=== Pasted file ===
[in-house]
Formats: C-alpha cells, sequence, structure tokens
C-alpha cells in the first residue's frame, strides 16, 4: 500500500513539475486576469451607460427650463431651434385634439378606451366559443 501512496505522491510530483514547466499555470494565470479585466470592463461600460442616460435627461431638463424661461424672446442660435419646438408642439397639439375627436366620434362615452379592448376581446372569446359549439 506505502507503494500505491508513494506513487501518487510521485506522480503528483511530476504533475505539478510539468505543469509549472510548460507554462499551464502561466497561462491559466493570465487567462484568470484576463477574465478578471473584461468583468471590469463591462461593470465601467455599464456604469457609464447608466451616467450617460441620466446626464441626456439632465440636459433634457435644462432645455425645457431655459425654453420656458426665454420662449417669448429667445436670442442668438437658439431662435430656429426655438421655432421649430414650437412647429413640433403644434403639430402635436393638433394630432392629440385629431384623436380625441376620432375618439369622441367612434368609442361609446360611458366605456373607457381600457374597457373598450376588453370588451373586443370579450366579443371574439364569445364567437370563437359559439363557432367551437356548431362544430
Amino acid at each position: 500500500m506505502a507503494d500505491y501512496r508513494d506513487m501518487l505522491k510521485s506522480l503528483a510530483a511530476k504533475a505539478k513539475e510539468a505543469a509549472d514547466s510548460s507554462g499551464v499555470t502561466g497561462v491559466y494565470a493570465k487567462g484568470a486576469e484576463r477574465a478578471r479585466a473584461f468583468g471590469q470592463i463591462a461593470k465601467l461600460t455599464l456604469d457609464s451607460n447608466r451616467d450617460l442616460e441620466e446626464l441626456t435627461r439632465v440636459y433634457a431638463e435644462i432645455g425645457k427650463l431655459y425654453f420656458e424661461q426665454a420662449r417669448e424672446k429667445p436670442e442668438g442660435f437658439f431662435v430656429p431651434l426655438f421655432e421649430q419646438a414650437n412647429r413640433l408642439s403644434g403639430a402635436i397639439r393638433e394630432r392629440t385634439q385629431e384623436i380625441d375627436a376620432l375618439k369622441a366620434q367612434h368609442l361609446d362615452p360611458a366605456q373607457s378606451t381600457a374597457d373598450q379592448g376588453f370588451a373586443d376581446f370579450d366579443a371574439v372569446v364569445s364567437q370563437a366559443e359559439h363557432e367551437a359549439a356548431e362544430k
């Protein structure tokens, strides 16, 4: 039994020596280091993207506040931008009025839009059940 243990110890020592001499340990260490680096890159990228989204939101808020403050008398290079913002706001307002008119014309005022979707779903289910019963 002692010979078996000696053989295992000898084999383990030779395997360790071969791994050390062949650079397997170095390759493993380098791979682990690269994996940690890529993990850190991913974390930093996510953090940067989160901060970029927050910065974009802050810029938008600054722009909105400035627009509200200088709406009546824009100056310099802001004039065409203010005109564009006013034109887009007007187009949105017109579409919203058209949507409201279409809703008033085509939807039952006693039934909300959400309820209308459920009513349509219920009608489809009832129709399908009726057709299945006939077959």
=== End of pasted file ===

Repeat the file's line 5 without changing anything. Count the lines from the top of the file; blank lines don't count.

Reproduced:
């Protein structure tokens, strides 16, 4: 039994020596280091993207506040931008009025839009059940 243990110890020592001499340990260490680096890159990228989204939101808020403050008398290079913002706001307002008119014309005022979707779903289910019963 002692010979078996000696053989295992000898084999383990030779395997360790071969791994050390062949650079397997170095390759493993380098791979682990690269994996940690890529993990850190991913974390930093996510953090940067989160901060970029927050910065974009802050810029938008600054722009909105400035627009509200200088709406009546824009100056310099802001004039065409203010005109564009006013034109887009007007187009949105017109579409919203058209949507409201279409809703008033085509939807039952006693039934909300959400309820209308459920009513349509219920009608489809009832129709399908009726057709299945006939077959």